In this whole discussion of primary care and how doctors are compensated, I've talked a lot about the value of incentives. Money is only one of them, but it's an important one.For doctors working independently on FFS, they only get paid if they see patients. That motivates them to work hard. Running your own practice also motivates them to manage their practices wisely. Every dollar that they spend is a dollar that's not going into their pocket. They very clearly see the consequences if they're spending money on things that don't improve their practice. If they're smart, they'll either figure it out themselves or pay someone to figure it out for them.
Contrast that with government-run clinics. There's intrinsic motivation to work hard and do a good job, but beyond that? And if an extra $1 million gets spent here or there, who's going to notice? There are few consequences, little accountability. Other things being equal, that's going to be less efficient.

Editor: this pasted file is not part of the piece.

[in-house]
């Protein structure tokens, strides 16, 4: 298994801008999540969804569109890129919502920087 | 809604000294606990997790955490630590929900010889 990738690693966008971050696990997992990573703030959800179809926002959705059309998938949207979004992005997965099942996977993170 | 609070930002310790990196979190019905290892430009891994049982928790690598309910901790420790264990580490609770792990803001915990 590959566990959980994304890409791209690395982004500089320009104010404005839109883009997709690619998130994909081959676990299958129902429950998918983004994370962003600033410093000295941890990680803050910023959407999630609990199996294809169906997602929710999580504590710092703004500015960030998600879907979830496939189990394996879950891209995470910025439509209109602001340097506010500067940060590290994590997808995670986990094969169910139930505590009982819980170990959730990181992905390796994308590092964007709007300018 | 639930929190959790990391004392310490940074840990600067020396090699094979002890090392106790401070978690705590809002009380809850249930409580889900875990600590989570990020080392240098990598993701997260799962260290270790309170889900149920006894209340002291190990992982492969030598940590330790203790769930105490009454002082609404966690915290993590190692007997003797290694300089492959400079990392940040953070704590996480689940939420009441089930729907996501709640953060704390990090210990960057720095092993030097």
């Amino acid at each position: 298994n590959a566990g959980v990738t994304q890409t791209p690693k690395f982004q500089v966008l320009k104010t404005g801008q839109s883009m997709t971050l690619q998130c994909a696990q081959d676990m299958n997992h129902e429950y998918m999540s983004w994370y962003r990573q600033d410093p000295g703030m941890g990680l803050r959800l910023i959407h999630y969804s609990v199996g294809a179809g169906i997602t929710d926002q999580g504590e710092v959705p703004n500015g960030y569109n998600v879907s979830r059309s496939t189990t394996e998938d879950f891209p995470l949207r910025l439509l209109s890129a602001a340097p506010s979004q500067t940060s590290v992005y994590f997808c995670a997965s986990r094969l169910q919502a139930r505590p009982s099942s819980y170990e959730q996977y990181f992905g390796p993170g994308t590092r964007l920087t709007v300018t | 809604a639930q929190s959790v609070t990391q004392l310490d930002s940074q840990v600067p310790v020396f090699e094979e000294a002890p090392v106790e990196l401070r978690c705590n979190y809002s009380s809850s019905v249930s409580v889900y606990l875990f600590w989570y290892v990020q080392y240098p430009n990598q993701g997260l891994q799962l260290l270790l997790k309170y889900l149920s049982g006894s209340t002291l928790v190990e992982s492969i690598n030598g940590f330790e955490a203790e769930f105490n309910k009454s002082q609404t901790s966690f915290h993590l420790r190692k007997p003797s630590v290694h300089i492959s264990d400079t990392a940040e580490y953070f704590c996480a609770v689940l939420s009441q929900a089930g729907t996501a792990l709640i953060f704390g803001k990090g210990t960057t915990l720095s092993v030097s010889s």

And why wouldn't the government want to offload the financial risks onto doctors, rather than assuming themselves? If they screw up, it's out of their pocket, not yours. Really, why wouldn't they?
A big part of it comes down to control. And that comes down to power.
Government has long tried to recast doctors as commodities, interchangeable cogs that can be replaced at will. One doctor is as good as another. And in fact, maybe a nurse practitioner, nurse, health care aide, or even someone with no training might be better doing certain things.
They've tried to reduce their decision-making authority, agency, and independence.
They've mandated NDA's and gag orders so that doctors cannot speak up about failures in the healthcare system. They are no longer able to advocate effectively for their patients. And frequently, they're scared to even advocate for themselves.